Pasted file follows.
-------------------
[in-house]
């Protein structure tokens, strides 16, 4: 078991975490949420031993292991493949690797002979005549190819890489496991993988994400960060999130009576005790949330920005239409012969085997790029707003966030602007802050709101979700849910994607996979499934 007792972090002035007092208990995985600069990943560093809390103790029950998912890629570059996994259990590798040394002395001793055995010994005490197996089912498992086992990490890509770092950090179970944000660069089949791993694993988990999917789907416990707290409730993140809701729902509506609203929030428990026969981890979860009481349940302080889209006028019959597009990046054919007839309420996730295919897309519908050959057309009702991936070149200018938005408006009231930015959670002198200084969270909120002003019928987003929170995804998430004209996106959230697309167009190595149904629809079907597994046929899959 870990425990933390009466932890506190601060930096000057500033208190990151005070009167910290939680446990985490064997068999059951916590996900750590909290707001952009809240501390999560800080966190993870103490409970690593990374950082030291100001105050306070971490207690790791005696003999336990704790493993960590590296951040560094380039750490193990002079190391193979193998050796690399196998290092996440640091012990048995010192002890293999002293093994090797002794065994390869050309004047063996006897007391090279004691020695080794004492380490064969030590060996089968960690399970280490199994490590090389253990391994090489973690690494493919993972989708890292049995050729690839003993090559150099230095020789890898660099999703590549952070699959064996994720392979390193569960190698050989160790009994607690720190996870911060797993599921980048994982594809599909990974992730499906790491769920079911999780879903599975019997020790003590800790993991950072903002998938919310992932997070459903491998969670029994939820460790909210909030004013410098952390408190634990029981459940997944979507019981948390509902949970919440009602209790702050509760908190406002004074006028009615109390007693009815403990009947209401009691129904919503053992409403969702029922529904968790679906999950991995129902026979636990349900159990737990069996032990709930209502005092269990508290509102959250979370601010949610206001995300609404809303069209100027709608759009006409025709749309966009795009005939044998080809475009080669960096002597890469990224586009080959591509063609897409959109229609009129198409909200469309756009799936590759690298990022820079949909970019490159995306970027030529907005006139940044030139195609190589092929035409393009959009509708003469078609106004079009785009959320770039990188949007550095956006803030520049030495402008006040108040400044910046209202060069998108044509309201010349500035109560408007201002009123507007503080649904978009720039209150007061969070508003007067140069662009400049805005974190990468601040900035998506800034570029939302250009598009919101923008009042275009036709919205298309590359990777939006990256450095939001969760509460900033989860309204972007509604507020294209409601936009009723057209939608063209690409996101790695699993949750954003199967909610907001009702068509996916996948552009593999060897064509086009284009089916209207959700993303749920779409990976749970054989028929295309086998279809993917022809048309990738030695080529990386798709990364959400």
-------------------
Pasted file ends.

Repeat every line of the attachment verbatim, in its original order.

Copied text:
[in-house]
């Protein structure tokens, strides 16, 4: 078991975490949420031993292991493949690797002979005549190819890489496991993988994400960060999130009576005790949330920005239409012969085997790029707003966030602007802050709101979700849910994607996979499934 007792972090002035007092208990995985600069990943560093809390103790029950998912890629570059996994259990590798040394002395001793055995010994005490197996089912498992086992990490890509770092950090179970944000660069089949791993694993988990999917789907416990707290409730993140809701729902509506609203929030428990026969981890979860009481349940302080889209006028019959597009990046054919007839309420996730295919897309519908050959057309009702991936070149200018938005408006009231930015959670002198200084969270909120002003019928987003929170995804998430004209996106959230697309167009190595149904629809079907597994046929899959 870990425990933390009466932890506190601060930096000057500033208190990151005070009167910290939680446990985490064997068999059951916590996900750590909290707001952009809240501390999560800080966190993870103490409970690593990374950082030291100001105050306070971490207690790791005696003999336990704790493993960590590296951040560094380039750490193990002079190391193979193998050796690399196998290092996440640091012990048995010192002890293999002293093994090797002794065994390869050309004047063996006897007391090279004691020695080794004492380490064969030590060996089968960690399970280490199994490590090389253990391994090489973690690494493919993972989708890292049995050729690839003993090559150099230095020789890898660099999703590549952070699959064996994720392979390193569960190698050989160790009994607690720190996870911060797993599921980048994982594809599909990974992730499906790491769920079911999780879903599975019997020790003590800790993991950072903002998938919310992932997070459903491998969670029994939820460790909210909030004013410098952390408190634990029981459940997944979507019981948390509902949970919440009602209790702050509760908190406002004074006028009615109390007693009815403990009947209401009691129904919503053992409403969702029922529904968790679906999950991995129902026979636990349900159990737990069996032990709930209502005092269990508290509102959250979370601010949610206001995300609404809303069209100027709608759009006409025709749309966009795009005939044998080809475009080669960096002597890469990224586009080959591509063609897409959109229609009129198409909200469309756009799936590759690298990022820079949909970019490159995306970027030529907005006139940044030139195609190589092929035409393009959009509708003469078609106004079009785009959320770039990188949007550095956006803030520049030495402008006040108040400044910046209202060069998108044509309201010349500035109560408007201002009123507007503080649904978009720039209150007061969070508003007067140069662009400049805005974190990468601040900035998506800034570029939302250009598009919101923008009042275009036709919205298309590359990777939006990256450095939001969760509460900033989860309204972007509604507020294209409601936009009723057209939608063209690409996101790695699993949750954003199967909610907001009702068509996916996948552009593999060897064509086009284009089916209207959700993303749920779409990976749970054989028929295309086998279809993917022809048309990738030695080529990386798709990364959400």